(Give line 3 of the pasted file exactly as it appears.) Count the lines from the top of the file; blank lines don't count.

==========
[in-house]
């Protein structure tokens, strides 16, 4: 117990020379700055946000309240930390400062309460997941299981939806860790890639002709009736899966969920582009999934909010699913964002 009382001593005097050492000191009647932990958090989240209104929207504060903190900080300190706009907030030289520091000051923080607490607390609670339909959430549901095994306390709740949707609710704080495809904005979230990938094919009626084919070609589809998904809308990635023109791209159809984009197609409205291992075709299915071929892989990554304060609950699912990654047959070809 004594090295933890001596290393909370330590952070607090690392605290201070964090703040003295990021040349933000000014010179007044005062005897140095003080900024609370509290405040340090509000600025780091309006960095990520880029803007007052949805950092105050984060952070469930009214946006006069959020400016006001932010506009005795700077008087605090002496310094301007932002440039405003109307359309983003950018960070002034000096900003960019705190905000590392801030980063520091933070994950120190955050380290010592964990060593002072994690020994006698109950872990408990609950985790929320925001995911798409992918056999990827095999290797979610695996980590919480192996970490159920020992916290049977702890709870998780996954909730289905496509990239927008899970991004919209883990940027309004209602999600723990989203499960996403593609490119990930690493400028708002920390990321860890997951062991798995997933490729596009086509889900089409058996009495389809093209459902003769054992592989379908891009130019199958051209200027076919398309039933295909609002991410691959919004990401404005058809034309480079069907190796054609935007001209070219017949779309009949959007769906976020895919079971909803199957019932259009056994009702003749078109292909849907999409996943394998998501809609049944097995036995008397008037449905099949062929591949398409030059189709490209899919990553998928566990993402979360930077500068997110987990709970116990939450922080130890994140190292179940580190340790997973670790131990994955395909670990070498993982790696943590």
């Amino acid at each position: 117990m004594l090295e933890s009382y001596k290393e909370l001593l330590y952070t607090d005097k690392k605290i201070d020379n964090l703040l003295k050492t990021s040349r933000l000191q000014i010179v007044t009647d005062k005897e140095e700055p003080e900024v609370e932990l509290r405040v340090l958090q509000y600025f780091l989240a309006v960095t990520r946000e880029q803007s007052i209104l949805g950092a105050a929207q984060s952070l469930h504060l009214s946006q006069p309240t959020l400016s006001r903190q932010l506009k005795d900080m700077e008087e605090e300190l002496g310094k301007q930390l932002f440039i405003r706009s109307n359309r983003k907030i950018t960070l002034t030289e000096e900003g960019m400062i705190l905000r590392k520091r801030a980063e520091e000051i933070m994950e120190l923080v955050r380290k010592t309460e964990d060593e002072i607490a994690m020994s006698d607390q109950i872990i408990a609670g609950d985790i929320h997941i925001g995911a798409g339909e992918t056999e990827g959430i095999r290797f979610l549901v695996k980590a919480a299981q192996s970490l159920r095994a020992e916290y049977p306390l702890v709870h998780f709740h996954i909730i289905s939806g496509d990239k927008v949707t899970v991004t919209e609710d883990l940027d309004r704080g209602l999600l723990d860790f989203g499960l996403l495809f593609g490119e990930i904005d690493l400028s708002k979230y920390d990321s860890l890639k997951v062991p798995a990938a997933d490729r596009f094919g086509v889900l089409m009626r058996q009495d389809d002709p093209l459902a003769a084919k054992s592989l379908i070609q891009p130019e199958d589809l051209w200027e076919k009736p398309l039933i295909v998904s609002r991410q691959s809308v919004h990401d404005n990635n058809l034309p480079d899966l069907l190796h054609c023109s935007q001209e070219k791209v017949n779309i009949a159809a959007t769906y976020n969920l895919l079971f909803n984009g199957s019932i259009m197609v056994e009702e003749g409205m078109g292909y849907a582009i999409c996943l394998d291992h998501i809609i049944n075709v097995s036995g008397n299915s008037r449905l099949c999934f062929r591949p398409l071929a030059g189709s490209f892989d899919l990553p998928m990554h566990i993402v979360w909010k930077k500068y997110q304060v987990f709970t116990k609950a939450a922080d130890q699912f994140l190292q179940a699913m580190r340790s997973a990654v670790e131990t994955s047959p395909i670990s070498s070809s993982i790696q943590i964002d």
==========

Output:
């Amino acid at each position: 117990m004594l090295e933890s009382y001596k290393e909370l001593l330590y952070t607090d005097k690392k605290i201070d020379n964090l703040l003295k050492t990021s040349r933000l000191q000014i010179v007044t009647d005062k005897e140095e700055p003080e900024v609370e932990l509290r405040v340090l958090q509000y600025f780091l989240a309006v960095t990520r946000e880029q803007s007052i209104l949805g950092a105050a929207q984060s952070l469930h504060l009214s946006q006069p309240t959020l400016s006001r903190q932010l506009k005795d900080m700077e008087e605090e300190l002496g310094k301007q930390l932002f440039i405003r706009s109307n359309r983003k907030i950018t960070l002034t030289e000096e900003g960019m400062i705190l905000r590392k520091r801030a980063e520091e000051i933070m994950e120190l923080v955050r380290k010592t309460e964990d060593e002072i607490a994690m020994s006698d607390q109950i872990i408990a609670g609950d985790i929320h997941i925001g995911a798409g339909e992918t056999e990827g959430i095999r290797f979610l549901v695996k980590a919480a299981q192996s970490l159920r095994a020992e916290y049977p306390l702890v709870h998780f709740h996954i909730i289905s939806g496509d990239k927008v949707t899970v991004t919209e609710d883990l940027d309004r704080g209602l999600l723990d860790f989203g499960l996403l495809f593609g490119e990930i904005d690493l400028s708002k979230y920390d990321s860890l890639k997951v062991p798995a990938a997933d490729r596009f094919g086509v889900l089409m009626r058996q009495d389809d002709p093209l459902a003769a084919k054992s592989l379908i070609q891009p130019e199958d589809l051209w200027e076919k009736p398309l039933i295909v998904s609002r991410q691959s809308v919004h990401d404005n990635n058809l034309p480079d899966l069907l190796h054609c023109s935007q001209e070219k791209v017949n779309i009949a159809a959007t769906y976020n969920l895919l079971f909803n984009g199957s019932i259009m197609v056994e009702e003749g409205m078109g292909y849907a582009i999409c996943l394998d291992h998501i809609i049944n075709v097995s036995g008397n299915s008037r449905l099949c999934f062929r591949p398409l071929a030059g189709s490209f892989d899919l990553p998928m990554h566990i993402v979360w909010k930077k500068y997110q304060v987990f709970t116990k609950a939450a922080d130890q699912f994140l190292q179940a699913m580190r340790s997973a990654v670790e131990t994955s047959p395909i670990s070498s070809s993982i790696q943590i964002d």